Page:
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Coronavirus Lockdown Meets Growing Protest

Americans resist shutdown rules in midst of Coronavirus pandemic.

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The Coronavirus lockdown orders have lasted about a month, for most Americans. Patience is stretched thin, and tensions are running high as citizens start to rebel against having their freedom withheld. Maybe it’s a result of the number of Coronavirus cases not being as high as previously warned. Perhaps it’s because people feel that local governments have usurped too many of their rights. Cabin fever could be playing a role. Or, possibly, it’s a combination of all those things. But, for whatever reason, the people took to the streets over the last few days demanding a lift on at least some of the restrictions.

Protests have been held with thousands of attendees in various states, including Ohio, Virginia, Michigan, Minnesota, North Carolina, California, Kentucky, Maryland, Texas, and Washington.

A group called “Liberate Minnesota” took their grievance directly to the governor’s house. Hundreds of protesters gathered in front of Governor Tim Walz’s residence and demanded the reopening of businesses. President Trump tweeted a brief message, which simply read, “LIBERATE MINNESOTA!” This came after an announcement by Governor Walz that the stay-at-home order, initially scheduled to end April 10, would continue until May 4. Demonstrators honked their car horns and waved flags with messages like “Stop the Shutdown” and “We do not consent.”

This protest had some success, as Walz signed an executive order allowing residents to golf, boat, fish, hunt, and hike so long as they maintain six feet of social distancing and don’t form crowds. This means that many businesses across the state can reopen beginning Saturday, April 18 – returning many employees to work.

Other protesters haven’t been as lucky. During a similar event in Michigan, Governor Gretchen Whitmer responded to the protest by acknowledging the right to protest – and threatened to extend the stay-at-home order, saying the failure of demonstrators to social distance worsened the risk of infection.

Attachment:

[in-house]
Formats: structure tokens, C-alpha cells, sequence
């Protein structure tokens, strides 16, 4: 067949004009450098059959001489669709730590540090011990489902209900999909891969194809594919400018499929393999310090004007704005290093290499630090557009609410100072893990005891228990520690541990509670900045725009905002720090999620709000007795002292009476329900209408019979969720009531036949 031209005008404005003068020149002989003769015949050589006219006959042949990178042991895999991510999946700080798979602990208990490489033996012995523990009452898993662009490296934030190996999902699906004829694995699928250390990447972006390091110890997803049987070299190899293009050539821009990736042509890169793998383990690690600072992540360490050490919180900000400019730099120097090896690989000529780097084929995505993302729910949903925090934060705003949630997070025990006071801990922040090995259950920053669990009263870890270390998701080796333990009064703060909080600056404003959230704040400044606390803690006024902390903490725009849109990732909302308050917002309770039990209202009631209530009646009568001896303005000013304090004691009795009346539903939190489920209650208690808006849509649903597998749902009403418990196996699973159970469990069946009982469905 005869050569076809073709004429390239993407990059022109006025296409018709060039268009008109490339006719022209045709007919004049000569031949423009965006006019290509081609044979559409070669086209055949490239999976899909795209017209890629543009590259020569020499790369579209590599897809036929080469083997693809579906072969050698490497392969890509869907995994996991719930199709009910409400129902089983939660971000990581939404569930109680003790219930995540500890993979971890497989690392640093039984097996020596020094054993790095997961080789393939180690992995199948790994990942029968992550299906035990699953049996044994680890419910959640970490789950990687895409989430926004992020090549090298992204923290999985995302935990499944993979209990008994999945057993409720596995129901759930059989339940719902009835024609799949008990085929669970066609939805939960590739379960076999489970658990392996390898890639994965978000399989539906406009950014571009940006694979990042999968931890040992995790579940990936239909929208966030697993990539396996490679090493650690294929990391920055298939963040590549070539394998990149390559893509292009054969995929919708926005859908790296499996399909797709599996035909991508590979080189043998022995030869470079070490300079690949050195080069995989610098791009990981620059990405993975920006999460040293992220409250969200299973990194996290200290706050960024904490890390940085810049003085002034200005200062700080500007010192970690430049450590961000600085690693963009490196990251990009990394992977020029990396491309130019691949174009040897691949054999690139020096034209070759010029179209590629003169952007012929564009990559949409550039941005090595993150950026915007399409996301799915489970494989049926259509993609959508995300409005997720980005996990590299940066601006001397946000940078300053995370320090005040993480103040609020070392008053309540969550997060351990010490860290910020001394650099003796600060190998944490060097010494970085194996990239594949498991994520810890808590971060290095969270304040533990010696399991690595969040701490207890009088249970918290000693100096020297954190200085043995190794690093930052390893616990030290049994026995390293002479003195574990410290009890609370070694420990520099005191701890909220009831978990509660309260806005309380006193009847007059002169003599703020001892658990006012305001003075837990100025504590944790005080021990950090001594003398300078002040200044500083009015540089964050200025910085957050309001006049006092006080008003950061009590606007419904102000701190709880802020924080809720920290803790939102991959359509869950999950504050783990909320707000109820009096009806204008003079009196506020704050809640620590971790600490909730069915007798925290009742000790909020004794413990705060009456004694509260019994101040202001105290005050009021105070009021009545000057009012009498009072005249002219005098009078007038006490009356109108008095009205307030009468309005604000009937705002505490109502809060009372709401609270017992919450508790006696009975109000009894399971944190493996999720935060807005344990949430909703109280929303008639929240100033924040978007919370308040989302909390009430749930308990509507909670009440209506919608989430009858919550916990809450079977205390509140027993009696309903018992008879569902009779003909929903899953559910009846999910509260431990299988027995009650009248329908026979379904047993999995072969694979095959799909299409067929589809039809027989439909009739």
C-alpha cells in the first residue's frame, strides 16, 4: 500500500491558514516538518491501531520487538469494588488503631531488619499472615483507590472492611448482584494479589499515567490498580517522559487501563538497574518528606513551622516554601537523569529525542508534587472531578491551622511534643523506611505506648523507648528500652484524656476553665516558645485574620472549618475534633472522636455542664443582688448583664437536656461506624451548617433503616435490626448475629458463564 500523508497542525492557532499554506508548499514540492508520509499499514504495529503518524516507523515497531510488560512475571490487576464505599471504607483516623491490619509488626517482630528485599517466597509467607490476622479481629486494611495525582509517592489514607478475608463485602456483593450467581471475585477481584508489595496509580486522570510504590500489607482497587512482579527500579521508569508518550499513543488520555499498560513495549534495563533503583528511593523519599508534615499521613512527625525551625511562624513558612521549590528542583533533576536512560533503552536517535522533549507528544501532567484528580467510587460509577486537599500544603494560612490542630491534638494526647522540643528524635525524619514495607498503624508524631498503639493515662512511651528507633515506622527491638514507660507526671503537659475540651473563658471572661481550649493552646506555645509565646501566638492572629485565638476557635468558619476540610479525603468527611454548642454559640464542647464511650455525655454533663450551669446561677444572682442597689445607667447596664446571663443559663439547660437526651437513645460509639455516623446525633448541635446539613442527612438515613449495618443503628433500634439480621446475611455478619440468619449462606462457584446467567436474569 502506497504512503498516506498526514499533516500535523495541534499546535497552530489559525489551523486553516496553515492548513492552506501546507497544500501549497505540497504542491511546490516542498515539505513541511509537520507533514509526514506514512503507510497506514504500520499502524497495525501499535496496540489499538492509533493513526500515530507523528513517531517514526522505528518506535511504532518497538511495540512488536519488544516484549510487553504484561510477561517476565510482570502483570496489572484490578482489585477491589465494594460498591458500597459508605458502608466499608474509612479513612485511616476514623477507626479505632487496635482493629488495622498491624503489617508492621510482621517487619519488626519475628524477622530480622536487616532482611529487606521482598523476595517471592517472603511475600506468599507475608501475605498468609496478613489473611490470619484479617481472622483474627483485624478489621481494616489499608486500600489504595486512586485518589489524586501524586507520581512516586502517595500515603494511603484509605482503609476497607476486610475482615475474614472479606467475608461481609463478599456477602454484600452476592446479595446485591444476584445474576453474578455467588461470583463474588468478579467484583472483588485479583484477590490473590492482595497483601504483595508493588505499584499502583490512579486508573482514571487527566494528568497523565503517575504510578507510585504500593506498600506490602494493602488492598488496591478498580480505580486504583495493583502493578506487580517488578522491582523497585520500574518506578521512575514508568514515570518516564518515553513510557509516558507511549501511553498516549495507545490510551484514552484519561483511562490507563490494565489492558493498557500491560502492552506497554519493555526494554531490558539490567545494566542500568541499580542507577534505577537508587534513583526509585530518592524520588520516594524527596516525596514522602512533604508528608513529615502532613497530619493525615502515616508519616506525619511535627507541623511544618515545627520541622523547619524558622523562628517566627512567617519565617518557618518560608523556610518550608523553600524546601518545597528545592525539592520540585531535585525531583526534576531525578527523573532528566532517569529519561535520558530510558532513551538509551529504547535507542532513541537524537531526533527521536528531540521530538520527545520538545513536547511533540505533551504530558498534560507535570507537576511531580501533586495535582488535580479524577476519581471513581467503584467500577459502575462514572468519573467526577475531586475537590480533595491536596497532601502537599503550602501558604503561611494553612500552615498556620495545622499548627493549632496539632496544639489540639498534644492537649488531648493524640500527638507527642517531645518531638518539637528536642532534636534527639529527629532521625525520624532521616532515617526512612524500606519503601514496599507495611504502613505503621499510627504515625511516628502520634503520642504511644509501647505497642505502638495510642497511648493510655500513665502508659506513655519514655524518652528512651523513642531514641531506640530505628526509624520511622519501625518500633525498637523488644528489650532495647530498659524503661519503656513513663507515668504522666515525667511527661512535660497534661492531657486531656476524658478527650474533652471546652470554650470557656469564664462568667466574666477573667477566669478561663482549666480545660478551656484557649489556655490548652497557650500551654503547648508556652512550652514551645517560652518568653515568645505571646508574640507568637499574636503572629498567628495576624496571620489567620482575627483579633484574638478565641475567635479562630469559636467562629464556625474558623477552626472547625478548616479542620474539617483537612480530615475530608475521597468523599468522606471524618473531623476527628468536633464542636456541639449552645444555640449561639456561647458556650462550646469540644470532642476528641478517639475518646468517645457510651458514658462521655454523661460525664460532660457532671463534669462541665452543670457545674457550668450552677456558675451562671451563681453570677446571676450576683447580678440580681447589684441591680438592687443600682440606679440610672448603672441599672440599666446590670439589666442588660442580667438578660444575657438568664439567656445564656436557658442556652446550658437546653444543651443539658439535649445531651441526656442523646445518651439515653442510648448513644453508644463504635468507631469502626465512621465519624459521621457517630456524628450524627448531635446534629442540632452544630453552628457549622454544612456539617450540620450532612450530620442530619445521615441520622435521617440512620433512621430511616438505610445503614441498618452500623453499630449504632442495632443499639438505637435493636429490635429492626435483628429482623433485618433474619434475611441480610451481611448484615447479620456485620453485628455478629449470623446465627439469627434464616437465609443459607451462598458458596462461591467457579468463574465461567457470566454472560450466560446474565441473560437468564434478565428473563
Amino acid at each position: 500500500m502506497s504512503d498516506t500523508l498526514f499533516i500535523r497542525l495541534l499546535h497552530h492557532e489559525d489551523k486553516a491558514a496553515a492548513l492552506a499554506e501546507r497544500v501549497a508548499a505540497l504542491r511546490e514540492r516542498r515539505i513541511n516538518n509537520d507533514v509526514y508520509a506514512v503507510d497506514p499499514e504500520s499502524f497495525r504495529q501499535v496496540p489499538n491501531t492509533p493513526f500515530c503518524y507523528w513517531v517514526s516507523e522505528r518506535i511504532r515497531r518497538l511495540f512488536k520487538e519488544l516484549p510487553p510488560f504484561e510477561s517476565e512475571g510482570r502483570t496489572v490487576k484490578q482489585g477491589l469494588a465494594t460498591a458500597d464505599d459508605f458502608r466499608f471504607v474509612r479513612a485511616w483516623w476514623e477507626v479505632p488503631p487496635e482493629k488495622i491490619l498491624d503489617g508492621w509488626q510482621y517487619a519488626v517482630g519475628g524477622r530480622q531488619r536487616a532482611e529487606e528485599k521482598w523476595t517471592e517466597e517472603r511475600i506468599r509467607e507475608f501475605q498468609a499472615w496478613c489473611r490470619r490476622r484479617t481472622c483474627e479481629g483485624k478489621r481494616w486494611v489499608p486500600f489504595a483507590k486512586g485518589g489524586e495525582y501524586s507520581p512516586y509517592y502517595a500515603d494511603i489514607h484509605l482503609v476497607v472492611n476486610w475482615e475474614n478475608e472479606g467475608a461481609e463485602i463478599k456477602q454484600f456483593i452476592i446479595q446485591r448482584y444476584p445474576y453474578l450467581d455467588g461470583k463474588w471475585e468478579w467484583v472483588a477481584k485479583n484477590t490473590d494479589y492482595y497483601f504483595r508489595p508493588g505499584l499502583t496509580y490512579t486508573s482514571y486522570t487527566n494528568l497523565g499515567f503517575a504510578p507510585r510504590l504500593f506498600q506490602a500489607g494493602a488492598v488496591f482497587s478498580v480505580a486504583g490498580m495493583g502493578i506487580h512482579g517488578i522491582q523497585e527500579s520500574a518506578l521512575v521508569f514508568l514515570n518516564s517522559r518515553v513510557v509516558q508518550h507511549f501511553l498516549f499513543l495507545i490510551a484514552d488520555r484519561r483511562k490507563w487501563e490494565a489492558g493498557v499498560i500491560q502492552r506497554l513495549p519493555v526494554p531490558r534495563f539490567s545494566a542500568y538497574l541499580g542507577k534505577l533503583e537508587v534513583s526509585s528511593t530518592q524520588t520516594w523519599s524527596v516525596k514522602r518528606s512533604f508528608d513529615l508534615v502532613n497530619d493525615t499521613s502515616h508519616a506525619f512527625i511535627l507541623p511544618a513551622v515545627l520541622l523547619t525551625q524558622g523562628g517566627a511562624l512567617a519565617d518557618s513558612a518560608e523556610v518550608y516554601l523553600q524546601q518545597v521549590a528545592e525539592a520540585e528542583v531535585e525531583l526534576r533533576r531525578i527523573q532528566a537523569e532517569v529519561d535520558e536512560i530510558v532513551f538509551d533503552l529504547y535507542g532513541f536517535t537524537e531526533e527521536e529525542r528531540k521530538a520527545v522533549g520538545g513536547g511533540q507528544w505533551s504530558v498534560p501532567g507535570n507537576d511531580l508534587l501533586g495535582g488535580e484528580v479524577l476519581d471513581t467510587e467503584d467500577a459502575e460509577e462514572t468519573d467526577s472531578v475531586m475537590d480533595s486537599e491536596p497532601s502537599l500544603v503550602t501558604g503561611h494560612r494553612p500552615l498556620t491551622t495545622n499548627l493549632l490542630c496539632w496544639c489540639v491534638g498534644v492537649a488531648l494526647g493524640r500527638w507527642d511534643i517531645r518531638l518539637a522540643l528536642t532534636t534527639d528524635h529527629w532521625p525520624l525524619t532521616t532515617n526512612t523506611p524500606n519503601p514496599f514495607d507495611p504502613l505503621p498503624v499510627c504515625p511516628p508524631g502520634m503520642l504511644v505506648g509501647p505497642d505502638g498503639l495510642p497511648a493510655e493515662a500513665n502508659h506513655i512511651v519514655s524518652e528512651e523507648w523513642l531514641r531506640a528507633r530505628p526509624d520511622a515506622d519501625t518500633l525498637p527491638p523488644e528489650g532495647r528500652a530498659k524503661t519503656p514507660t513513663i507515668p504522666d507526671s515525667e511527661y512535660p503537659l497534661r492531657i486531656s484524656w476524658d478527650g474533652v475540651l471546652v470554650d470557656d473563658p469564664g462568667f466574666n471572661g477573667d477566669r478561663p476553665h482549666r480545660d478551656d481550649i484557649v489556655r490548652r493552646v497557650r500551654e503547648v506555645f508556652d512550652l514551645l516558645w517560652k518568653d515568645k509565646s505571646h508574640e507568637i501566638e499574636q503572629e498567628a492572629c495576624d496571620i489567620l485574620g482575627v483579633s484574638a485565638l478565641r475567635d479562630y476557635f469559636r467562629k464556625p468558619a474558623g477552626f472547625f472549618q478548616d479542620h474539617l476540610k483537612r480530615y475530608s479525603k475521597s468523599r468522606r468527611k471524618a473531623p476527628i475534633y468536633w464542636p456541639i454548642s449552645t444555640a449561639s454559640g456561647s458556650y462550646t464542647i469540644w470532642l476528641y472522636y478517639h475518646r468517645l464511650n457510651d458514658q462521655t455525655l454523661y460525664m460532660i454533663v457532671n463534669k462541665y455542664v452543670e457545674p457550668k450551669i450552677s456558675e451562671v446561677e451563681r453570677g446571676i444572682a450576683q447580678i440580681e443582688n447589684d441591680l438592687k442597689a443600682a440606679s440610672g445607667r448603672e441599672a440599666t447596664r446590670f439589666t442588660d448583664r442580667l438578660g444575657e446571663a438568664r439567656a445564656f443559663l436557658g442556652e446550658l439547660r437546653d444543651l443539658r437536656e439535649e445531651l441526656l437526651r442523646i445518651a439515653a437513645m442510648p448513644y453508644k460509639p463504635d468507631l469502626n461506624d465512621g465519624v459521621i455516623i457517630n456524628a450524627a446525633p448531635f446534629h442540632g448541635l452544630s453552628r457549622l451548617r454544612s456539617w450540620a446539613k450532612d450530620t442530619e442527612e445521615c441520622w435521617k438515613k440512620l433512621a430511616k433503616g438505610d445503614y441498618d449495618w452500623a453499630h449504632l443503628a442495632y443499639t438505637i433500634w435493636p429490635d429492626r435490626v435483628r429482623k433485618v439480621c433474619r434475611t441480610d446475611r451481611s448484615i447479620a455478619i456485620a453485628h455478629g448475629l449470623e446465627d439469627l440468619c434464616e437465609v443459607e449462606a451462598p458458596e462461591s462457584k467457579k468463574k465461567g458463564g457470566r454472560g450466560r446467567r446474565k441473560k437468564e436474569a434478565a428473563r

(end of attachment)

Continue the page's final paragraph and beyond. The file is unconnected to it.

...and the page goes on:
Protestors in Maryland practiced social distancing while making their objections known. They stayed inside their vehicles and honked their horns while driving around the Capitol building in Annapolis, demanding Governor Larry Hogan “Reopen Maryland.”

The organizers of the event asked participants to keep messages respectful, and many flew American flags while others wrote their protest messages on their car windows. In a letter explaining the occasion, planners wrote: “We are petitioning our governor, Larry Hogan, to immediately reopen our state’s business, educational and religious institutions.” While COVID-19 is a serious concern for the public, “the economic, social, and educational disruption caused by shutdowns is guaranteed to cause significant, even greater, harm.”

In Columbus, Ohio, folks drove by the Capitol with signs on their vehicles and honked horns in opposition to the lockdown while others gathered on sidewalks. “Open Ohio we don’t need a nanny,” one sign said. Another read, “Those who give up essential liberty, to purchase a little temporary safety, deserve neither liberty nor safety.”

While President Trump seemed to encourage the protests on Twitter, some politicians argued that loosening the rules could cause COVID-19 to spread further. “The fact is, we’re all impatient. We all want out,” said Speaker of the House Nancy Pelosi. “But what they’re doing is really unfortunate.”

Before the protests, Trump told reporters that some of the measures taken by states were “too tough.” He said: “These are people expressing their views … They seem to be very responsible people to me. But they’ve been treated a little bit rough.”

What do you think – are Americans right to want their freedoms back, or is it too soon?

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